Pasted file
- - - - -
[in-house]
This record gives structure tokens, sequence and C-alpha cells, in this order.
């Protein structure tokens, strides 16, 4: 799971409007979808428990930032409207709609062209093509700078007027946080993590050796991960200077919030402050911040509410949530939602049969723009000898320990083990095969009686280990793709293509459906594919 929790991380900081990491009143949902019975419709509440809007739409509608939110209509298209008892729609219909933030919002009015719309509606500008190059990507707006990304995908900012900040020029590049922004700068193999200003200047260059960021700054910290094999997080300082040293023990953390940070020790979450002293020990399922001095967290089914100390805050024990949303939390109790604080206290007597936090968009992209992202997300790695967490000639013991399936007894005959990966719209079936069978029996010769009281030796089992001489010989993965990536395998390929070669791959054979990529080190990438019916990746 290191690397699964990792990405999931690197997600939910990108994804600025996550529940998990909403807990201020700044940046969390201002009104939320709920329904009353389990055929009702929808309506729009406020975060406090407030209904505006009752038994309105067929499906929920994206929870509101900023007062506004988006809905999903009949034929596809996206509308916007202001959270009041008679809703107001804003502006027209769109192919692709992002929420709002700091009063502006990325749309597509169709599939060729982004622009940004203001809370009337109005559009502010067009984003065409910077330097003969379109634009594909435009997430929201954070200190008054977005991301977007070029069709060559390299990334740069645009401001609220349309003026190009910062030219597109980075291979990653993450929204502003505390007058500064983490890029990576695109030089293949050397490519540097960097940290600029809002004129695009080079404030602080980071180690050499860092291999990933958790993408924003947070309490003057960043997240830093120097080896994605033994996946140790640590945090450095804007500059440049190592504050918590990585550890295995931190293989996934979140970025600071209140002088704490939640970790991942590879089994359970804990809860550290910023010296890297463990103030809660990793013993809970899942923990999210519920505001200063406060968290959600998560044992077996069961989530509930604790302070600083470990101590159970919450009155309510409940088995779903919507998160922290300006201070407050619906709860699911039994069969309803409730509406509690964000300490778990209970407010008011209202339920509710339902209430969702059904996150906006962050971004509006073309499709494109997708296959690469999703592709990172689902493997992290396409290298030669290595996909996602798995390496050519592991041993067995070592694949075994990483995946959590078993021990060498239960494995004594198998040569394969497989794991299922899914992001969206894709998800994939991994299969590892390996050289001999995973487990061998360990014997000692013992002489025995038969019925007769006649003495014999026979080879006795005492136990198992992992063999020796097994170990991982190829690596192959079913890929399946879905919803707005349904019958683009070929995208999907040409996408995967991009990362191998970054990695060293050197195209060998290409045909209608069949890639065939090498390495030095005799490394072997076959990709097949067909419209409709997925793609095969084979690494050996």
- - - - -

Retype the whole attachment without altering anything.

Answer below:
[in-house]
This record gives structure tokens, sequence and C-alpha cells, in this order.
């Protein structure tokens, strides 16, 4: 799971409007979808428990930032409207709609062209093509700078007027946080993590050796991960200077919030402050911040509410949530939602049969723009000898320990083990095969009686280990793709293509459906594919 929790991380900081990491009143949902019975419709509440809007739409509608939110209509298209008892729609219909933030919002009015719309509606500008190059990507707006990304995908900012900040020029590049922004700068193999200003200047260059960021700054910290094999997080300082040293023990953390940070020790979450002293020990399922001095967290089914100390805050024990949303939390109790604080206290007597936090968009992209992202997300790695967490000639013991399936007894005959990966719209079936069978029996010769009281030796089992001489010989993965990536395998390929070669791959054979990529080190990438019916990746 290191690397699964990792990405999931690197997600939910990108994804600025996550529940998990909403807990201020700044940046969390201002009104939320709920329904009353389990055929009702929808309506729009406020975060406090407030209904505006009752038994309105067929499906929920994206929870509101900023007062506004988006809905999903009949034929596809996206509308916007202001959270009041008679809703107001804003502006027209769109192919692709992002929420709002700091009063502006990325749309597509169709599939060729982004622009940004203001809370009337109005559009502010067009984003065409910077330097003969379109634009594909435009997430929201954070200190008054977005991301977007070029069709060559390299990334740069645009401001609220349309003026190009910062030219597109980075291979990653993450929204502003505390007058500064983490890029990576695109030089293949050397490519540097960097940290600029809002004129695009080079404030602080980071180690050499860092291999990933958790993408924003947070309490003057960043997240830093120097080896994605033994996946140790640590945090450095804007500059440049190592504050918590990585550890295995931190293989996934979140970025600071209140002088704490939640970790991942590879089994359970804990809860550290910023010296890297463990103030809660990793013993809970899942923990999210519920505001200063406060968290959600998560044992077996069961989530509930604790302070600083470990101590159970919450009155309510409940088995779903919507998160922290300006201070407050619906709860699911039994069969309803409730509406509690964000300490778990209970407010008011209202339920509710339902209430969702059904996150906006962050971004509006073309499709494109997708296959690469999703592709990172689902493997992290396409290298030669290595996909996602798995390496050519592991041993067995070592694949075994990483995946959590078993021990060498239960494995004594198998040569394969497989794991299922899914992001969206894709998800994939991994299969590892390996050289001999995973487990061998360990014997000692013992002489025995038969019925007769006649003495014999026979080879006795005492136990198992992992063999020796097994170990991982190829690596192959079913890929399946879905919803707005349904019958683009070929995208999907040409996408995967991009990362191998970054990695060293050197195209060998290409045909209608069949890639065939090498390495030095005799490394072997076959990709097949067909419209409709997925793609095969084979690494050996």